Bible/History/Literature and Other Language Arts


We are using My Father's World as our base curriculum this year. When you choose their high school curricula, you can really jump in at any grade level, but I am following the order that is typically used with Ancient History and Literature this year. This curriculum includes Bible, history, and literature instruction.

My Father's World is a literature-based curriculum, so there aren't only textbooks for each subject. Instead, there are a number of real books that the girls will read through throughout the year. For the history portion of this curriculum they are using Exploring World History from Notgrass as a spine book.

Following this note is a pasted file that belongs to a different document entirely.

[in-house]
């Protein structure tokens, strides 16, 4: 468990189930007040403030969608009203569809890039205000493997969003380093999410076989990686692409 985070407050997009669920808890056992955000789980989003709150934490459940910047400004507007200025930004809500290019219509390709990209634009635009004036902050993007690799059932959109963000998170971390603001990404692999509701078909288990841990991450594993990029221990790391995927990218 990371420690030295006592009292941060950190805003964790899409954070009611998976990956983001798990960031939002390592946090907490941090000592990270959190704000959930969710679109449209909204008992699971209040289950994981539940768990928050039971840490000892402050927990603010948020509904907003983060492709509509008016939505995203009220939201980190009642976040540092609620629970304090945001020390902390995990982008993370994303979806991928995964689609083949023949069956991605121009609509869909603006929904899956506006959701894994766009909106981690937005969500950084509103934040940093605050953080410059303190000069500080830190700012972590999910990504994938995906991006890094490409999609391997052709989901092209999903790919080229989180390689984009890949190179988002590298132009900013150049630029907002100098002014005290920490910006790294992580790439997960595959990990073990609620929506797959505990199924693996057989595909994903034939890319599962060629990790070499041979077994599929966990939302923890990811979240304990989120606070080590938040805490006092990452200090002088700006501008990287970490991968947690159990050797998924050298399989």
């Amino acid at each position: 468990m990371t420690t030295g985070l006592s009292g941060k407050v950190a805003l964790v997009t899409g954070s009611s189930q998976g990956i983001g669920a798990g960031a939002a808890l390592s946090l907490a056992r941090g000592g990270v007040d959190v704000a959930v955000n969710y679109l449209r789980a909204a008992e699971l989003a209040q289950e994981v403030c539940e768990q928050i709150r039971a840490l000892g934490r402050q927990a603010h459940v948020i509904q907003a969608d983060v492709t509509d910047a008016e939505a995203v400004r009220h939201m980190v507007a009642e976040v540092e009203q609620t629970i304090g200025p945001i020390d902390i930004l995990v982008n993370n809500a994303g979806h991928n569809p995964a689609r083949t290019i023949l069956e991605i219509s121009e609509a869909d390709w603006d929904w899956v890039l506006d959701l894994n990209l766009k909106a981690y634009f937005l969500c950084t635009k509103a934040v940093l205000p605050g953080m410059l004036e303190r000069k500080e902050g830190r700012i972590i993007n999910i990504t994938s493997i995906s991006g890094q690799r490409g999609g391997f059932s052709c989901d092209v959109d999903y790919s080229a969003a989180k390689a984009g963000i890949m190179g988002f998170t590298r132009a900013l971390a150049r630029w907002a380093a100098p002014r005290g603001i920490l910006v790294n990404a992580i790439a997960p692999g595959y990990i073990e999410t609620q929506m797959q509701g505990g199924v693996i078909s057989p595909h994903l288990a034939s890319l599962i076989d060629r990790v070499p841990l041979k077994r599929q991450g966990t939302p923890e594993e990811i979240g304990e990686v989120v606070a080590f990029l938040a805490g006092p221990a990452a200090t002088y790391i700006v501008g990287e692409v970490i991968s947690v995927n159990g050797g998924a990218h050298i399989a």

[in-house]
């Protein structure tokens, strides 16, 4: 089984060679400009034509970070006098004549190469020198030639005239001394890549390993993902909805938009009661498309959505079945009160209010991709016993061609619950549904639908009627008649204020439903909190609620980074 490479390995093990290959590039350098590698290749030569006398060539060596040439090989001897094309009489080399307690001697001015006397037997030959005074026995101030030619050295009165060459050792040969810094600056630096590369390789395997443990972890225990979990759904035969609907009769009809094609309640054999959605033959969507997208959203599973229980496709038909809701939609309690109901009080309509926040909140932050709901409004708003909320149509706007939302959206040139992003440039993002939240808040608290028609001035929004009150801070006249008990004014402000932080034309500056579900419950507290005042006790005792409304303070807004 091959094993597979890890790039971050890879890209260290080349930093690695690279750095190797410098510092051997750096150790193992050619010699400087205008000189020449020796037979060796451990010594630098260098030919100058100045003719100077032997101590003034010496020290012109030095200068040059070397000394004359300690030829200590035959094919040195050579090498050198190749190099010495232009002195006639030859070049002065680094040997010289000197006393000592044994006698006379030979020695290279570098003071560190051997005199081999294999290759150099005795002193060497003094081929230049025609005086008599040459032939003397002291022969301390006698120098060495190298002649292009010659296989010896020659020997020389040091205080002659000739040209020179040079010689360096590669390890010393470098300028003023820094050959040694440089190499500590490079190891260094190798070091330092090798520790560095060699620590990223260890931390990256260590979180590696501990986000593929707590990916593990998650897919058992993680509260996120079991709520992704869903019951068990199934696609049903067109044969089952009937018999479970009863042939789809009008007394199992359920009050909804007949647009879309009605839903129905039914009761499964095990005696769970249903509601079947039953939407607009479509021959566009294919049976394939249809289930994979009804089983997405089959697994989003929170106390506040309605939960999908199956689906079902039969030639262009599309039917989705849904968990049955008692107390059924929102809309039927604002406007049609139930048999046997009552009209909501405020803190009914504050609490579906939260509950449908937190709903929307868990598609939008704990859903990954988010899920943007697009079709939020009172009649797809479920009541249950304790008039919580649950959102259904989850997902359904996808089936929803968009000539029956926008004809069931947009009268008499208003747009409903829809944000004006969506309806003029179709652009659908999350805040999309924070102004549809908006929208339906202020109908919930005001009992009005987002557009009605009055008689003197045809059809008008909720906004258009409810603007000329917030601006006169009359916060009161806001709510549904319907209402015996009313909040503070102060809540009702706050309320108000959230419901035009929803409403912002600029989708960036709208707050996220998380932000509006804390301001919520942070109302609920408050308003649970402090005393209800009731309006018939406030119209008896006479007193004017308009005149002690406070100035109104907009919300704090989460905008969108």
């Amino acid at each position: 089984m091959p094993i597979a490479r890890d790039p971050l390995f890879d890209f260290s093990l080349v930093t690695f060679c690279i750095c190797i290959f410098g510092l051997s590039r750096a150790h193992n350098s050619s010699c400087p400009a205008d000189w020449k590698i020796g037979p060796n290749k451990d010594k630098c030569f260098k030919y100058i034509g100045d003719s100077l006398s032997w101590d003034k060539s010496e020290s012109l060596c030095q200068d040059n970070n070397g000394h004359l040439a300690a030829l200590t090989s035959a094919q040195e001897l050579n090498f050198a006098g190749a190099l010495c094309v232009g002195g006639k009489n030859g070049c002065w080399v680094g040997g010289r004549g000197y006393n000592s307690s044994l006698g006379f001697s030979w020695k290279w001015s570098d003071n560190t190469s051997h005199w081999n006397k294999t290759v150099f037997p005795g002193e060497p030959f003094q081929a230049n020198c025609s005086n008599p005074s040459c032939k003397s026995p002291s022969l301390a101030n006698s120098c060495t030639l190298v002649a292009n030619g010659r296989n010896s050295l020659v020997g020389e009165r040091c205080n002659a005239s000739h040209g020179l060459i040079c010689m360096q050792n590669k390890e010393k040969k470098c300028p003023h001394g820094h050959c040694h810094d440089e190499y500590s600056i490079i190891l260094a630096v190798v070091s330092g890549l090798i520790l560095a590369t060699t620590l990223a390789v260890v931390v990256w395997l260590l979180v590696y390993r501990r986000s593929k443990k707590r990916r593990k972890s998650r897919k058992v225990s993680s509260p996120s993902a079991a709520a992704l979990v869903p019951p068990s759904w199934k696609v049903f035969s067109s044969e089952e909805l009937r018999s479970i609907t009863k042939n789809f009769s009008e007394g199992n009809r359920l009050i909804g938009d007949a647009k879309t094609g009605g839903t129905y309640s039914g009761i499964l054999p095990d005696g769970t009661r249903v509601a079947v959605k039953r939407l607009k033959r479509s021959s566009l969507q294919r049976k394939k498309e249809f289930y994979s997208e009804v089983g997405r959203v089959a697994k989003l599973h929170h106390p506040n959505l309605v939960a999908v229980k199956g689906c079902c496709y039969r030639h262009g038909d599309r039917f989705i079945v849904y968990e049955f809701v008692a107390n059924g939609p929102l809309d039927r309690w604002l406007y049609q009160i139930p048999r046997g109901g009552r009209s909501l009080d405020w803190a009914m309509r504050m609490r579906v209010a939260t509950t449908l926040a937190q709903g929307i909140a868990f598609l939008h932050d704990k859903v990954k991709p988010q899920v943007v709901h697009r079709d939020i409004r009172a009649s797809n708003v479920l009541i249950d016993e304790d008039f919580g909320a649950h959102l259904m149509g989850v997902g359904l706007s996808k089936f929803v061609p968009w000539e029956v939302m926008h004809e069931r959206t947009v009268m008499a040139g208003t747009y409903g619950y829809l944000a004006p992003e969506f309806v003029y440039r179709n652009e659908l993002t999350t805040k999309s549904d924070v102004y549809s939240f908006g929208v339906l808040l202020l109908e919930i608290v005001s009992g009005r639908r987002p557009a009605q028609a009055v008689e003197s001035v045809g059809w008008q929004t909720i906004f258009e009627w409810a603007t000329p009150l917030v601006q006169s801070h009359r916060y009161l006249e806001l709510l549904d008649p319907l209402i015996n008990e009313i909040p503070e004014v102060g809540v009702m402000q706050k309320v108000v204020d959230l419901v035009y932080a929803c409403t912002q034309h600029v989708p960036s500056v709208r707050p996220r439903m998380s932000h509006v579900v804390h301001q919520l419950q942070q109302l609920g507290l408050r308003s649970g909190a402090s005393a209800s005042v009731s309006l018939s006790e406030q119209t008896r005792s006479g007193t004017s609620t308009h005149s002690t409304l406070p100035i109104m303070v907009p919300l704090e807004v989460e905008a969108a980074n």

I count the Bible portion of our curriculum as an elective. The girls will read through the entire Old Testament using the book Taking the Old Testament Challenge as a review/discussion tool. They also work on service projects throughout the year as part of the Bible credit.

For the English/Literature portion of the course, the girls are reading a selection of classics that connect with the ancient period of history throughout the year- the Bible, The Epic of Gilgamesh(condensed version), The Cat of Bubastes, Bulfinch's Greek and Roman Mythology, The Iliad, and The Odyssey.  They have a workbook that has questions and discussion for each of these. They will also write a good bit throughout the year. In fact, my oldest daughter who is in college now, says that using My Father's World has been one factor that has contributed to her being able to be a good writer in college.